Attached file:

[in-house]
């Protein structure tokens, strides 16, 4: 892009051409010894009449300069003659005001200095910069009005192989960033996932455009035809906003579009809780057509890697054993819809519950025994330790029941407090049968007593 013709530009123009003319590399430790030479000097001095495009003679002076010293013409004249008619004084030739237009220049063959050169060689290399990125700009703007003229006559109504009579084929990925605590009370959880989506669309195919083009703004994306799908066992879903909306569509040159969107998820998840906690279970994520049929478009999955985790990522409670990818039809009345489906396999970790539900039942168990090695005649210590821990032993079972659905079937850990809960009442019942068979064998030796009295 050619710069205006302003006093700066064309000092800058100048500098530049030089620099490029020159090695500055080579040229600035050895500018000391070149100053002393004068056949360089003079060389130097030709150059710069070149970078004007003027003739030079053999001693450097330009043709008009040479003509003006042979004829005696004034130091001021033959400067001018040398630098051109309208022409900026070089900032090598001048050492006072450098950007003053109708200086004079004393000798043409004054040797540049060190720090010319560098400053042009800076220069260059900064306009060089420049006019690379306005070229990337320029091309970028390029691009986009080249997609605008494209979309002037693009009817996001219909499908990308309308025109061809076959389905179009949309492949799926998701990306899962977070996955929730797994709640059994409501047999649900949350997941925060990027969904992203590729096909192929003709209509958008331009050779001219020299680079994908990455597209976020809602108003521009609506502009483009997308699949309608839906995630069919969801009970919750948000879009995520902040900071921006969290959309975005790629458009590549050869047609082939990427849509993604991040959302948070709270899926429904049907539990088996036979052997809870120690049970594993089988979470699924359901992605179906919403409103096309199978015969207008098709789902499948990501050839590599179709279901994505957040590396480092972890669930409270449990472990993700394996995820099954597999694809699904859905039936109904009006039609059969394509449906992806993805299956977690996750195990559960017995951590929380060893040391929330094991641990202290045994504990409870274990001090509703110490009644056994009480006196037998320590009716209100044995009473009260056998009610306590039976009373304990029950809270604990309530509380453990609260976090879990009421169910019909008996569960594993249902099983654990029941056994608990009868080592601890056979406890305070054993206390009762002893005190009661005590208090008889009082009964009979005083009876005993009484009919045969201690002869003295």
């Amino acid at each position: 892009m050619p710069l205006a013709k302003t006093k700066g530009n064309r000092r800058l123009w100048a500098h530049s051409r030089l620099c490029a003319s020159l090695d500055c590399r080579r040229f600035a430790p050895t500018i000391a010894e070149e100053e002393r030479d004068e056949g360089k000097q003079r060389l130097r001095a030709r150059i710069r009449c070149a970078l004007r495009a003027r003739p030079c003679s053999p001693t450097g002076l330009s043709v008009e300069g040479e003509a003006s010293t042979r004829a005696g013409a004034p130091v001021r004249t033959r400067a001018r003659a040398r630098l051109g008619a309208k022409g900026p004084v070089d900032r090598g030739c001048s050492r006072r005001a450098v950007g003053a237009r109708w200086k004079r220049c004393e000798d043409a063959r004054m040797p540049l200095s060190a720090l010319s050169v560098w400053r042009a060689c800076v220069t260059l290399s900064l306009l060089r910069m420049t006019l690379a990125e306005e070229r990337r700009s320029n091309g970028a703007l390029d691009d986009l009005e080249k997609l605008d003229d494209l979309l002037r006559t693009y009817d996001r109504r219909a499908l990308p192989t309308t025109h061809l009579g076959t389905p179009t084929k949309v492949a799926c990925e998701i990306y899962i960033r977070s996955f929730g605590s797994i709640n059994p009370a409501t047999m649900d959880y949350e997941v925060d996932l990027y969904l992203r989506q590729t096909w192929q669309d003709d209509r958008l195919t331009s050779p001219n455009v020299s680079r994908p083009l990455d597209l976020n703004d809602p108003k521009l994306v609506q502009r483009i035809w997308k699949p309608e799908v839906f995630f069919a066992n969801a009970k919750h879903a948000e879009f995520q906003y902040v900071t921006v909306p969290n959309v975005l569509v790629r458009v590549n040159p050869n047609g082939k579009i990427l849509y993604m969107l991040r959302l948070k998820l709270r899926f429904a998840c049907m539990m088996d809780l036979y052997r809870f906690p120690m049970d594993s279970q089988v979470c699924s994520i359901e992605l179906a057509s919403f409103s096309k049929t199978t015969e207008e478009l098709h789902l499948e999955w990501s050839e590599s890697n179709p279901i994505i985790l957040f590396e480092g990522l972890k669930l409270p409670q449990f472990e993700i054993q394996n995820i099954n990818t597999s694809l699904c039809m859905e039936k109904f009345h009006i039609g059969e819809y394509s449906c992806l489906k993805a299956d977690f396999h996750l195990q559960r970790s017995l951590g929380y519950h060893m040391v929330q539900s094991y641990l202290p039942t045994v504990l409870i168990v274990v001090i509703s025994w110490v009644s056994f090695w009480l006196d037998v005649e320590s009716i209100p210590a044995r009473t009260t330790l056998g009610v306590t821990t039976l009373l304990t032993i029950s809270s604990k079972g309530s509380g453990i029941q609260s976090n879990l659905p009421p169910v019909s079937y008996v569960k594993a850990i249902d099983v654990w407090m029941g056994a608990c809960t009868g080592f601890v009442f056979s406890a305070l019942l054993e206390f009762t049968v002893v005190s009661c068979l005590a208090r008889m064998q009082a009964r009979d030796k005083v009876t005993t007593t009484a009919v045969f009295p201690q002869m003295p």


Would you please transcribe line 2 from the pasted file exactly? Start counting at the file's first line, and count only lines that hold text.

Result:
């Protein structure tokens, strides 16, 4: 892009051409010894009449300069003659005001200095910069009005192989960033996932455009035809906003579009809780057509890697054993819809519950025994330790029941407090049968007593 013709530009123009003319590399430790030479000097001095495009003679002076010293013409004249008619004084030739237009220049063959050169060689290399990125700009703007003229006559109504009579084929990925605590009370959880989506669309195919083009703004994306799908066992879903909306569509040159969107998820998840906690279970994520049929478009999955985790990522409670990818039809009345489906396999970790539900039942168990090695005649210590821990032993079972659905079937850990809960009442019942068979064998030796009295 050619710069205006302003006093700066064309000092800058100048500098530049030089620099490029020159090695500055080579040229600035050895500018000391070149100053002393004068056949360089003079060389130097030709150059710069070149970078004007003027003739030079053999001693450097330009043709008009040479003509003006042979004829005696004034130091001021033959400067001018040398630098051109309208022409900026070089900032090598001048050492006072450098950007003053109708200086004079004393000798043409004054040797540049060190720090010319560098400053042009800076220069260059900064306009060089420049006019690379306005070229990337320029091309970028390029691009986009080249997609605008494209979309002037693009009817996001219909499908990308309308025109061809076959389905179009949309492949799926998701990306899962977070996955929730797994709640059994409501047999649900949350997941925060990027969904992203590729096909192929003709209509958008331009050779001219020299680079994908990455597209976020809602108003521009609506502009483009997308699949309608839906995630069919969801009970919750948000879009995520902040900071921006969290959309975005790629458009590549050869047609082939990427849509993604991040959302948070709270899926429904049907539990088996036979052997809870120690049970594993089988979470699924359901992605179906919403409103096309199978015969207008098709789902499948990501050839590599179709279901994505957040590396480092972890669930409270449990472990993700394996995820099954597999694809699904859905039936109904009006039609059969394509449906992806993805299956977690996750195990559960017995951590929380060893040391929330094991641990202290045994504990409870274990001090509703110490009644056994009480006196037998320590009716209100044995009473009260056998009610306590039976009373304990029950809270604990309530509380453990609260976090879990009421169910019909008996569960594993249902099983654990029941056994608990009868080592601890056979406890305070054993206390009762002893005190009661005590208090008889009082009964009979005083009876005993009484009919045969201690002869003295």